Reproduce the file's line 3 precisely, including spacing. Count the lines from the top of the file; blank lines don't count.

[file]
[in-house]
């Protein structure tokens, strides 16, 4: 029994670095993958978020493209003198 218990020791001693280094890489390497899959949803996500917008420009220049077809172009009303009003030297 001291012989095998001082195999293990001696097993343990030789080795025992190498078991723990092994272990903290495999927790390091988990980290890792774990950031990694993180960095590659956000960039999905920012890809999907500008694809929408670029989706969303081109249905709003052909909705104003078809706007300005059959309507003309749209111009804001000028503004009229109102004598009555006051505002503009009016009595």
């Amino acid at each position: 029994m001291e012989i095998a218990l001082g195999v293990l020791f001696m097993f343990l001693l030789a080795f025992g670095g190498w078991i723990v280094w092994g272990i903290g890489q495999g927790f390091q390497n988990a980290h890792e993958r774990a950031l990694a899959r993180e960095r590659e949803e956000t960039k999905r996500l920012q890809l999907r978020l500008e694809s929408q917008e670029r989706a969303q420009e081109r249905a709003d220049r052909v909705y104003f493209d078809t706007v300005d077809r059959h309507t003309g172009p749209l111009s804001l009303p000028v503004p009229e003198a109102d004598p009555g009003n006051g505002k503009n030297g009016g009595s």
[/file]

């Amino acid at each position: 029994m001291e012989i095998a218990l001082g195999v293990l020791f001696m097993f343990l001693l030789a080795f025992g670095g190498w078991i723990v280094w092994g272990i903290g890489q495999g927790f390091q390497n988990a980290h890792e993958r774990a950031l990694a899959r993180e960095r590659e949803e956000t960039k999905r996500l920012q890809l999907r978020l500008e694809s929408q917008e670029r989706a969303q420009e081109r249905a709003d220049r052909v909705y104003f493209d078809t706007v300005d077809r059959h309507t003309g172009p749209l111009s804001l009303p000028v503004p009229e003198a109102d004598p009555g009003n006051g505002k503009n030297g009016g009595s």